Strength of faults on Mars from MOLA topography
David N. Barnett and Francis Nimmo
The stresses which must be maintained on faults bounding the rift topography at Tempe Fossae (the 'North Tempe Rift' (NTR)) and Valles Marineris (VM) on Mars are estimated, using a simple elastic model and topographic data from the Mars Orbiter Laser Altimeter (MOLA). The absence of rift-flank uplift at the NTR is consistent with an elastic thickness, Te, of 20 km or greater at the time of rift formation. The maximum resolved shear stresses on bounding faults due to this topography do not therefore exceed 20 MPa, similar to the inferred strength of terrestrial faults. Elastic thickness estimates at VM are mostly around 50 km or greater. Therefore, for canyon widths of ~ 400 km, the bounding faults of VM, if present, must be able to withstand stresses of up to approximately 100 MPa. However, if the fault-controlled sections of the canyons do not exceed 150 km in width, as suggested by geomorphological analysis, the fault strength required is only 20 MPa. Although the maximum resolved shear stresses required to support the topography at VM may need to be greater than the stresses which terrestrial faults can support, at least some faults on Mars are no stronger than similar features on the Earth. This observation is consistent with the existence of liquid water in the shallow subsurface of Mars at the time the faults were active. On Venus, plate tectonics is probably prevented by the frictional resistance to motion across strong faults. On Mars, it is more likely that the large thickness of the elastic layer of the lithosphere and the possible positive buoyancy of the crust are responsible for the observed lack of plate tectonics.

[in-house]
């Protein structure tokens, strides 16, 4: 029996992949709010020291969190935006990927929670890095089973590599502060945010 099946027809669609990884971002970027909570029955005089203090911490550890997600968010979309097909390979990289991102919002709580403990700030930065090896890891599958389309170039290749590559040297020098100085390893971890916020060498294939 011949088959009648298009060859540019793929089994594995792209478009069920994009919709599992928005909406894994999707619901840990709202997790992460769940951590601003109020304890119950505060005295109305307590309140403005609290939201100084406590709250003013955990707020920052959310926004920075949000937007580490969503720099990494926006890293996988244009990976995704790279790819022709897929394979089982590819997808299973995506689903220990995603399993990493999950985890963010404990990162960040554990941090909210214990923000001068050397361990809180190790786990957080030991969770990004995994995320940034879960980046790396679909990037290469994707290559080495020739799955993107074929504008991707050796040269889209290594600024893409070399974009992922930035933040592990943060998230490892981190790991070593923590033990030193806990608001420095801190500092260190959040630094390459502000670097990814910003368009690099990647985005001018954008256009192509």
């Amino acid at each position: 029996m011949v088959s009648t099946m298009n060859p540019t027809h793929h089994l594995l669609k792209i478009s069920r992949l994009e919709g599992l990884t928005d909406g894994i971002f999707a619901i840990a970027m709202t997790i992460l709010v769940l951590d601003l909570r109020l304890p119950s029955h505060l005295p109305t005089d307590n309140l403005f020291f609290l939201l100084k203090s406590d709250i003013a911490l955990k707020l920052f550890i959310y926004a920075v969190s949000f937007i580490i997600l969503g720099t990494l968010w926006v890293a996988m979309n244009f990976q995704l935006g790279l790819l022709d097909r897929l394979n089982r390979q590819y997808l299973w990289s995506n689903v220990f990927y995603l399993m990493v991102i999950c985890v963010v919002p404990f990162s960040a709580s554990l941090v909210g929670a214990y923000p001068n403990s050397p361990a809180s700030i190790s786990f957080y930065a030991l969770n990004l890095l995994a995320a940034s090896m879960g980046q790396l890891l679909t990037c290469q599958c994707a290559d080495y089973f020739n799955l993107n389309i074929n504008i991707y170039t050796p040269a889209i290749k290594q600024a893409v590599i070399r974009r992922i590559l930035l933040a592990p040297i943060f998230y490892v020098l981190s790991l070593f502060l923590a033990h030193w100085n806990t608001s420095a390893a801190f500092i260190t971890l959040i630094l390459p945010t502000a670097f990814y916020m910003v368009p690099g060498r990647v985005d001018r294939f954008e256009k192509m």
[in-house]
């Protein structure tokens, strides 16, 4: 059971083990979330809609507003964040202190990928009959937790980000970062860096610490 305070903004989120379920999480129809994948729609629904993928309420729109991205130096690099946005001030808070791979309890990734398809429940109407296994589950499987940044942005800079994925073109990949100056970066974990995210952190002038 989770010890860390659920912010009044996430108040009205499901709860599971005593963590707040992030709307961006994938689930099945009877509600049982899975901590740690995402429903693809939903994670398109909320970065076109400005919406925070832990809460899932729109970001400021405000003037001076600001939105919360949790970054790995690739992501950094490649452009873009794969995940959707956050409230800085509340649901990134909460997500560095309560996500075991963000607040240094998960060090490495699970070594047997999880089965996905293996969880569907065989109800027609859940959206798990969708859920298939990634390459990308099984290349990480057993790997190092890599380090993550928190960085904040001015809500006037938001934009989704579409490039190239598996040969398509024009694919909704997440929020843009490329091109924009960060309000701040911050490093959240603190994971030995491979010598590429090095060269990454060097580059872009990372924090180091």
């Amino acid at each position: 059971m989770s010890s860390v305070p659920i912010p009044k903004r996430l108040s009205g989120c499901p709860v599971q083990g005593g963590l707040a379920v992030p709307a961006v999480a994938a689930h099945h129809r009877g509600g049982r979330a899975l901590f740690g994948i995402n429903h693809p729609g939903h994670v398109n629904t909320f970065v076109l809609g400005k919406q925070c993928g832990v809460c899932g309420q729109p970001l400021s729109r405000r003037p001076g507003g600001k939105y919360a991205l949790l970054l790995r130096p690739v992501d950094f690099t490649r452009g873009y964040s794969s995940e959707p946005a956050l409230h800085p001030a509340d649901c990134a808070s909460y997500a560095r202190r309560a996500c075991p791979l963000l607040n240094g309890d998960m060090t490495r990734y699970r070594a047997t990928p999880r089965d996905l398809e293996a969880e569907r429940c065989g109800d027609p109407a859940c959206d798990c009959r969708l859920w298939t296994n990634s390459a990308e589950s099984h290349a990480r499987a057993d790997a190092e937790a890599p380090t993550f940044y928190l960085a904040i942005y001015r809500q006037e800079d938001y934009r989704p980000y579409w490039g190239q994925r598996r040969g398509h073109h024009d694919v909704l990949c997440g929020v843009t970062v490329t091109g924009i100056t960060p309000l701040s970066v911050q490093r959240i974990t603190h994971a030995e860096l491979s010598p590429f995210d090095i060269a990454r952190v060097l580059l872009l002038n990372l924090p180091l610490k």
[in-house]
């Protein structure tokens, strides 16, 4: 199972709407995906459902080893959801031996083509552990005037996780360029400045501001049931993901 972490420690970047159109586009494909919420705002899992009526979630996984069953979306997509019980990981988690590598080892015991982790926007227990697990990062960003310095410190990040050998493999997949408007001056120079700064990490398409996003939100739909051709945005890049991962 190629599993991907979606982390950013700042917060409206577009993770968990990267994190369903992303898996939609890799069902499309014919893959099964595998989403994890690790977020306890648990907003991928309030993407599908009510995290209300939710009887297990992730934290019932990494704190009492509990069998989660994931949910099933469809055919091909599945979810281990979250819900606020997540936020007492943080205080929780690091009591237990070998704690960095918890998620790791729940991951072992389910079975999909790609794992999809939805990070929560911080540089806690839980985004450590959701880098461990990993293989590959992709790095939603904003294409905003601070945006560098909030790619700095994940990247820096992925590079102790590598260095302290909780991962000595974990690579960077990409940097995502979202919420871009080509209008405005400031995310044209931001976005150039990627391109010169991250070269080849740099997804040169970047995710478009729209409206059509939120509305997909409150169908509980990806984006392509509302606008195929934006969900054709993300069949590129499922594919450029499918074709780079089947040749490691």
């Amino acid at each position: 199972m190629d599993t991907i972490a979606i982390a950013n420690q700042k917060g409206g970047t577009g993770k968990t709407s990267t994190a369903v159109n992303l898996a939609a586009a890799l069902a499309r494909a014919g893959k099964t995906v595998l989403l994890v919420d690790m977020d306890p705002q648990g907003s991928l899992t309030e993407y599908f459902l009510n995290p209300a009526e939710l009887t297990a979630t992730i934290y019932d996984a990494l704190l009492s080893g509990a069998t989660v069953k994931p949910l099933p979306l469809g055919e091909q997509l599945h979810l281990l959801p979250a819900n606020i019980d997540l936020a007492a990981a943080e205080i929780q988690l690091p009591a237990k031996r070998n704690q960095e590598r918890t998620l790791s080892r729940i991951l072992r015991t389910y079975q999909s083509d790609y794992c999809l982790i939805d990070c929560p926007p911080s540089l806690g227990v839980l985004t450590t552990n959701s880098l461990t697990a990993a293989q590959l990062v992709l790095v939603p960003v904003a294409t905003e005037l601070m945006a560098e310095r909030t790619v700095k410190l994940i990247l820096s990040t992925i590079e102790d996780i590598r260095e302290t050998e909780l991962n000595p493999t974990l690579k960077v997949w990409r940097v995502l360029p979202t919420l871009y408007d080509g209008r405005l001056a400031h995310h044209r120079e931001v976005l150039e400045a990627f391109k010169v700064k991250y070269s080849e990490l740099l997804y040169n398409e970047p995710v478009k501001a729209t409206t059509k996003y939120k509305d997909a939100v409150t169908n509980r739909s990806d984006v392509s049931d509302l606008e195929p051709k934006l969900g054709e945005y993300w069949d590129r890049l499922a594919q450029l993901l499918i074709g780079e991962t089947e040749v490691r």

Key words: Mars; faults; stress; rifts; elastic thickness; plate tectonics.
Back to my home page